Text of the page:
Monday, May 25, 2009

Partners In Education

It was the day before the December break, and Maureen Richards (not her real name), a fourth grade teacher in New York, was eagerly anticipating her upcoming trip to the Bahamas with her husband.  It was her first year teaching fourth grade, and the pressure to adequately prepare her students for the state’s standardized tests was intense and stressful.  She was walking down the hall on her way to make copies when the mother of one of her student’s approached her and said, “I wanted to tell you that my daughter doesn’t like you, and she says none of the other kids like you either.” 

The brief conversation that followed was less than productive.

While this example represents an extreme case, it illustrates a big problem in our school system:  The lack of effective communication and cooperation between parent and teacher can inhibit a child’s academic progress.

Sometimes parents don’t know how to approach their child’s teacher if a problem arises.  The parent may feel intimidated by the teacher, or have concerns about negative repercussions on the child.  So they do nothing, and the problem continues or becomes worse. On the other end of the spectrum are the parents who contact the teacher constantly with concerns, or accuse the teacher in a hostile or condescending tone.

Studies show that parental involvement in a child’s education has a major impact on the child’s academic success.  Parents have a right and responsibility to advocate for their children.  But children benefit most when parents and teachers communicate effectively, develop constructive relationships, and work together as partners.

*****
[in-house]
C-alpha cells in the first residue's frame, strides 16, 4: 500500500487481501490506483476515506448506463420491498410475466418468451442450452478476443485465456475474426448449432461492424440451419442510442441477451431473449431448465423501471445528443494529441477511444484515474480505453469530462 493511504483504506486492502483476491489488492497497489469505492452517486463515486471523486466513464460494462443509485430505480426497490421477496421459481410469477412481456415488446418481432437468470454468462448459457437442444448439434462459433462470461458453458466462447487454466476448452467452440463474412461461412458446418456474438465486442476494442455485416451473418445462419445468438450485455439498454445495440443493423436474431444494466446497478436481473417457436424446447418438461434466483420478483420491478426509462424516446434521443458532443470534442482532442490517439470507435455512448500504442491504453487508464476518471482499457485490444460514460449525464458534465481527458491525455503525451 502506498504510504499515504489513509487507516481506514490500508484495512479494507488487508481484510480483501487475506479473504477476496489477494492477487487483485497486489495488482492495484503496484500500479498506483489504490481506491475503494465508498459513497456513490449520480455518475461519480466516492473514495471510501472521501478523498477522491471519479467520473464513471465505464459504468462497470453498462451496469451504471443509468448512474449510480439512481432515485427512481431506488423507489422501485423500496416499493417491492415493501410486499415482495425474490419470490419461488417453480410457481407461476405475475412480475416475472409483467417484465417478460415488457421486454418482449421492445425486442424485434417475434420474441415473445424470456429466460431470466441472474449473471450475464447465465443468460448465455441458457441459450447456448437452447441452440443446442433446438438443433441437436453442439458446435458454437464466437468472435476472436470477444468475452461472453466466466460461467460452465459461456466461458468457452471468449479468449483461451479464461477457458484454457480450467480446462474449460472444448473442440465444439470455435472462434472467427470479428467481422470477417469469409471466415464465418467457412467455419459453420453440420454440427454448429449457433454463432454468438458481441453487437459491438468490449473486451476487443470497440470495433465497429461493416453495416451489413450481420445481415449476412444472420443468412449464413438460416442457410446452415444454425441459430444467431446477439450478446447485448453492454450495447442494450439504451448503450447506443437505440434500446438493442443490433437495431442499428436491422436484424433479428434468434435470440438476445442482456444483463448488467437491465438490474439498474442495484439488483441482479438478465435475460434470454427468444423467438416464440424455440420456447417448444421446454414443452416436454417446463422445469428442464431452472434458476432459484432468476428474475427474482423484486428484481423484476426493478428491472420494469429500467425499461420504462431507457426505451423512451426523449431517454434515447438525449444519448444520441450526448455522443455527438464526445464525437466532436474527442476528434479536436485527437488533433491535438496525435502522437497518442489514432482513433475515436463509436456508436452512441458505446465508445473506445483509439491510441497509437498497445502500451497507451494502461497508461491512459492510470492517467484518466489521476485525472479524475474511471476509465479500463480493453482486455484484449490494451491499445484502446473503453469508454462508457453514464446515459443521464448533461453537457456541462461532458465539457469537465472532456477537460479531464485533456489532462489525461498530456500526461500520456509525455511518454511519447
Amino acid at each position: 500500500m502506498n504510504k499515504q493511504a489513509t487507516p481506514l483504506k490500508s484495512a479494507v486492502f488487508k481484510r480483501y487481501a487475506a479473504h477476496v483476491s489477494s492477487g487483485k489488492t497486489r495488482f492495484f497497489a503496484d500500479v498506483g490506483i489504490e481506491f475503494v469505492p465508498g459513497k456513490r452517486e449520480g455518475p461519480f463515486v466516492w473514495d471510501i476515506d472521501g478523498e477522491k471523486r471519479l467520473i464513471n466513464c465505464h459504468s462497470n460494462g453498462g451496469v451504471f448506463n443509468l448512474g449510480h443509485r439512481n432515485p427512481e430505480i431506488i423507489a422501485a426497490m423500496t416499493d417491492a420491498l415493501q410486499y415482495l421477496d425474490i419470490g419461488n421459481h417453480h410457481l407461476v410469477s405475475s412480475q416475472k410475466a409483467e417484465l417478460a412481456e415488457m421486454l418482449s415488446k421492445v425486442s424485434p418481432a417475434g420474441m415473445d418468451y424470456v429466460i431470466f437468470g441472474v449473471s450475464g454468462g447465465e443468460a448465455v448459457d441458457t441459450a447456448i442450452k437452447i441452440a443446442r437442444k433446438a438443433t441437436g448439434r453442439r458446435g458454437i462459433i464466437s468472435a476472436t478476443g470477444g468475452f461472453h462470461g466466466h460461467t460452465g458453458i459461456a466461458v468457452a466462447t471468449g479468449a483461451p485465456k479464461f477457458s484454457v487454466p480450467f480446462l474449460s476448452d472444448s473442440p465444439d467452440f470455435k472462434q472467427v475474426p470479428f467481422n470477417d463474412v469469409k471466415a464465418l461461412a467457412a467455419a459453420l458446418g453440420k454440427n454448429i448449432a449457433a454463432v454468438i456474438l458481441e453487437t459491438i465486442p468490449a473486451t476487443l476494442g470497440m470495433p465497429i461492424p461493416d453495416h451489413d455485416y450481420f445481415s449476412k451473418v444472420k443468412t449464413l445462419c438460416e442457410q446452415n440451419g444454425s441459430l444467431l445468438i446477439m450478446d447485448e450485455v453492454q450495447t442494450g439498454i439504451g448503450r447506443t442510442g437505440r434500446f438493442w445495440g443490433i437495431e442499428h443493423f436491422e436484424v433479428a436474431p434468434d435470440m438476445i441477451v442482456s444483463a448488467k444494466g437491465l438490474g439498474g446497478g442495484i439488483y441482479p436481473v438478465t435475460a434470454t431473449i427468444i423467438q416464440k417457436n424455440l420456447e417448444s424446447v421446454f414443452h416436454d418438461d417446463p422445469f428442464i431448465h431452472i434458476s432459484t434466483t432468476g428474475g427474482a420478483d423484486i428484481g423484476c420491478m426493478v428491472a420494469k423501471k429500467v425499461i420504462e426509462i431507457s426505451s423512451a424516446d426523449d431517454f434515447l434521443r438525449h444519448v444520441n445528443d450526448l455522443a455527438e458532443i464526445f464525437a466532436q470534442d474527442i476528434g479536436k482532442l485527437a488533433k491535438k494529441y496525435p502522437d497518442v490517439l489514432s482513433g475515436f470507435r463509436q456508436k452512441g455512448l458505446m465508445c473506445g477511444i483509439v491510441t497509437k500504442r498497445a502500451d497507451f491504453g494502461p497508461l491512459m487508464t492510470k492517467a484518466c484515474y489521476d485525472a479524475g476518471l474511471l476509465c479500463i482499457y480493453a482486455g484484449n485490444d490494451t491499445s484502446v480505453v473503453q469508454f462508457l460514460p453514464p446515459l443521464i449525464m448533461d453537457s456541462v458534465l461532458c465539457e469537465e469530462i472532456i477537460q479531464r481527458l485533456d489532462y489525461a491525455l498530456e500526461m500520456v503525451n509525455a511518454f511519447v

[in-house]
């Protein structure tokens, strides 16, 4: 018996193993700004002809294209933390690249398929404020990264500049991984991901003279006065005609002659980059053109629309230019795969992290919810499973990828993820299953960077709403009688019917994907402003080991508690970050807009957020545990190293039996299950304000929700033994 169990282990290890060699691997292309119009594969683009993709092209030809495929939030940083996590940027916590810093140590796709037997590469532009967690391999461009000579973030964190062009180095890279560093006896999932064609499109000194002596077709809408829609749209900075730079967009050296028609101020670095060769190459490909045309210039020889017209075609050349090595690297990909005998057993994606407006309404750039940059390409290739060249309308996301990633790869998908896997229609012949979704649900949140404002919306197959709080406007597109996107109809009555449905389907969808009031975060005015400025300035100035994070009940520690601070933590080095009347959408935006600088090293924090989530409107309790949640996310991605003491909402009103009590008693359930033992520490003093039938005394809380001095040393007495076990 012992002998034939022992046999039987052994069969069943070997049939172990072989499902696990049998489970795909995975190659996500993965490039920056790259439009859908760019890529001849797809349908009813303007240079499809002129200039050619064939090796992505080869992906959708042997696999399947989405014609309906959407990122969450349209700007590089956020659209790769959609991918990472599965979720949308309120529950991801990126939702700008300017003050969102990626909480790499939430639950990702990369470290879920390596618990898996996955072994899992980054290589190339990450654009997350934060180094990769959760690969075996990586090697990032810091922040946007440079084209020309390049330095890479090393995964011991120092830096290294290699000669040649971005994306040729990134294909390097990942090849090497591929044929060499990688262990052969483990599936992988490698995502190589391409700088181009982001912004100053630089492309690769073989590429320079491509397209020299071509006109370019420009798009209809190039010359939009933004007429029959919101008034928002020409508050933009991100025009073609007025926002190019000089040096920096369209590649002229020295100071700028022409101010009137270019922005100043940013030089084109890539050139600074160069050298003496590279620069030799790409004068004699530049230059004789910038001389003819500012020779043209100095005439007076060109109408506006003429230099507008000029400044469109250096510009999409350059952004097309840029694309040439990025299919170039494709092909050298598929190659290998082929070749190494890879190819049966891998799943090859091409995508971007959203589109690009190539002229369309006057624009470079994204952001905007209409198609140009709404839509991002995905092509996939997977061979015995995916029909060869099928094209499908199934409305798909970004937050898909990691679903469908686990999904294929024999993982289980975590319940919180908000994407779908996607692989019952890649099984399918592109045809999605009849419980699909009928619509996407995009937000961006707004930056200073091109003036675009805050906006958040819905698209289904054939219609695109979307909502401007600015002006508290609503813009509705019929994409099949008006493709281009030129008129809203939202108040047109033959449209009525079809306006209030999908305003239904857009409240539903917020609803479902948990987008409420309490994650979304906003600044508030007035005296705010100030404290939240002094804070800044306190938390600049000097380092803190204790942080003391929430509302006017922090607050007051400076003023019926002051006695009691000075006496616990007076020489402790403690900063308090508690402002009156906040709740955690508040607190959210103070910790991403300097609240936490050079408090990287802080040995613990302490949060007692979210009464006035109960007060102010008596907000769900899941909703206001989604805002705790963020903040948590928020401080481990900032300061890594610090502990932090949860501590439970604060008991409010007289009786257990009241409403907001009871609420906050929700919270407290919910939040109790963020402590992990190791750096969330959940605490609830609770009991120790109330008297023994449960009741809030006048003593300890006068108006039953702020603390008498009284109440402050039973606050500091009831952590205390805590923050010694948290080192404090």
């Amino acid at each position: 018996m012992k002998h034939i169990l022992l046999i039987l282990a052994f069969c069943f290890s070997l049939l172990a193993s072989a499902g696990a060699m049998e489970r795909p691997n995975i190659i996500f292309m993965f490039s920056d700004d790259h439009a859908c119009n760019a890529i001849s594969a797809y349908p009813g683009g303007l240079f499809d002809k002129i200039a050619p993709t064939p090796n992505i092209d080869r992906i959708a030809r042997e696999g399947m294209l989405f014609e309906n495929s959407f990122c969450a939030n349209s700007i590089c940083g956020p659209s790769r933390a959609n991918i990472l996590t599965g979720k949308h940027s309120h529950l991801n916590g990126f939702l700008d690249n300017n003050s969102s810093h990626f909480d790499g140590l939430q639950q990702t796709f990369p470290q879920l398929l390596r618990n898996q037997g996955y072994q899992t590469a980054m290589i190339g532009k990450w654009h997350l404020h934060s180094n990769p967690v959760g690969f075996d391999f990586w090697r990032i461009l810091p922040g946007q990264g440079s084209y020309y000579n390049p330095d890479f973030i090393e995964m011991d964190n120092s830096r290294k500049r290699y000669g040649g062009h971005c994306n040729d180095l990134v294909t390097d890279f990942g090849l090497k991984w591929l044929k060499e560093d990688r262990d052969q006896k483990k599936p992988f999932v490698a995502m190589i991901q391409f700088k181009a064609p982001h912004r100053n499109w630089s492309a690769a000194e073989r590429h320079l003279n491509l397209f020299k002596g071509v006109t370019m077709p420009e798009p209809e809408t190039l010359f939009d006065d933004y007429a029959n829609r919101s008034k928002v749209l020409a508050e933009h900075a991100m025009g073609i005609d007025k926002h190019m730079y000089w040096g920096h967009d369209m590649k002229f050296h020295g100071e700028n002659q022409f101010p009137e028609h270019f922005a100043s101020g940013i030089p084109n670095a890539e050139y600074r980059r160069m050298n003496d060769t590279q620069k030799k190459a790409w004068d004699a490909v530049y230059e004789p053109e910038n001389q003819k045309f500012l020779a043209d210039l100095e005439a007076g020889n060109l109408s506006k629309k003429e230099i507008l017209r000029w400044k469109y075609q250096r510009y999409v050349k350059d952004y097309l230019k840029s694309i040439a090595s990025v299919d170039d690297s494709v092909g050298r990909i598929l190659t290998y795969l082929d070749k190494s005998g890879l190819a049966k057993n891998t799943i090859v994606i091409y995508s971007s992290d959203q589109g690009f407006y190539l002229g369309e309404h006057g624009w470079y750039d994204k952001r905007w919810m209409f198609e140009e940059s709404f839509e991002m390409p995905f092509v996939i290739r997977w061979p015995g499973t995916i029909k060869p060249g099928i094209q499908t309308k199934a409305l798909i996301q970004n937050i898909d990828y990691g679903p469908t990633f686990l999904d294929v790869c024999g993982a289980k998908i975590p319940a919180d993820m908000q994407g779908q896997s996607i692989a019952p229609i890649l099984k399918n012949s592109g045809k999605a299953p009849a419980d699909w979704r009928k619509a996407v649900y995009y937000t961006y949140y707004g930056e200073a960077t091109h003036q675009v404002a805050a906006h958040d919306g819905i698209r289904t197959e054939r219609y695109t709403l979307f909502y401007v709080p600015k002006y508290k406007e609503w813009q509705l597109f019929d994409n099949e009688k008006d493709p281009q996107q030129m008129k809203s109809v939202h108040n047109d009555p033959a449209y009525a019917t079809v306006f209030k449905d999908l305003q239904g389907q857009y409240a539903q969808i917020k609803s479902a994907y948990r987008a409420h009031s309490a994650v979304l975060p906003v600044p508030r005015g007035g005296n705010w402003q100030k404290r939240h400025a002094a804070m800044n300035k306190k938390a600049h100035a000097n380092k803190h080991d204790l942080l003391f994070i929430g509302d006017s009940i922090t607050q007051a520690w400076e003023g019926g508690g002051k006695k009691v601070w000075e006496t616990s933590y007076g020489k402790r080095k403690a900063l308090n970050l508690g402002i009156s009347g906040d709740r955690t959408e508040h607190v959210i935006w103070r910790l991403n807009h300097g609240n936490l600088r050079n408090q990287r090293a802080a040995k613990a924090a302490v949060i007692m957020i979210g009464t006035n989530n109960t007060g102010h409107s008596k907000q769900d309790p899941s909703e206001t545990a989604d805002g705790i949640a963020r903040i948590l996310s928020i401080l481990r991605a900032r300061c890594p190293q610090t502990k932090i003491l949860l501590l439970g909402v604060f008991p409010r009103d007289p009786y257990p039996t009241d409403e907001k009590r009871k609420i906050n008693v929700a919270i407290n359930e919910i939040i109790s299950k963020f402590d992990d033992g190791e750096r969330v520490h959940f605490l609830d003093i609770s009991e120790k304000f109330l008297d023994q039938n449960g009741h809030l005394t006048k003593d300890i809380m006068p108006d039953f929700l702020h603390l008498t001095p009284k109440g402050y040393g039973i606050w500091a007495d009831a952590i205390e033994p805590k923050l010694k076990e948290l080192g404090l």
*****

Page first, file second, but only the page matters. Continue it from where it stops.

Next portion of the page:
The most important thing you can do as a parent is to keep in mind that your child’s teacher shares your goal—the academic success of your child.  The teacher wants your child to succeed.  If you have a concern, contact the teacher as soon as possible.  Teachers want to know if there’s a problem so they can address it.  Go directly to the teacher, not to the principal or another administrator.  This is a common mistake.  When you go to the principal, it makes the teacher feel you don’t respect him or her as a professional, which can damage your relationship. 

Your approach is important.  Explain your point of view and ask the teacher for his or her perspective on the situation. Ask the teacher how you can resolve the issue together.  Find out what you can do at home to support what the teacher is doing in the classroom.

The parent-teacher partnership works both ways.  If you’re a teacher and one of your students is struggling with an issue—whether academic, social or behavioral—contact the child’s parents as soon as you detect the problem.  Keep in mind that parents are sensitive to negative comments about their children.  They will be much more receptive to your comments—and less defensive—if you put the problem in a broader context.  Acknowledge the child’s positive attributes first, and then let the parent know you have concerns about one area.  Reassure the parent that you’re confident the child can succeed if you work together.

Ask the parent for input.  Parents have information about their children—including past behavior and academic issues—that can help you arrive at a solution. Let the parents know how they can be part of the solution you recommend.

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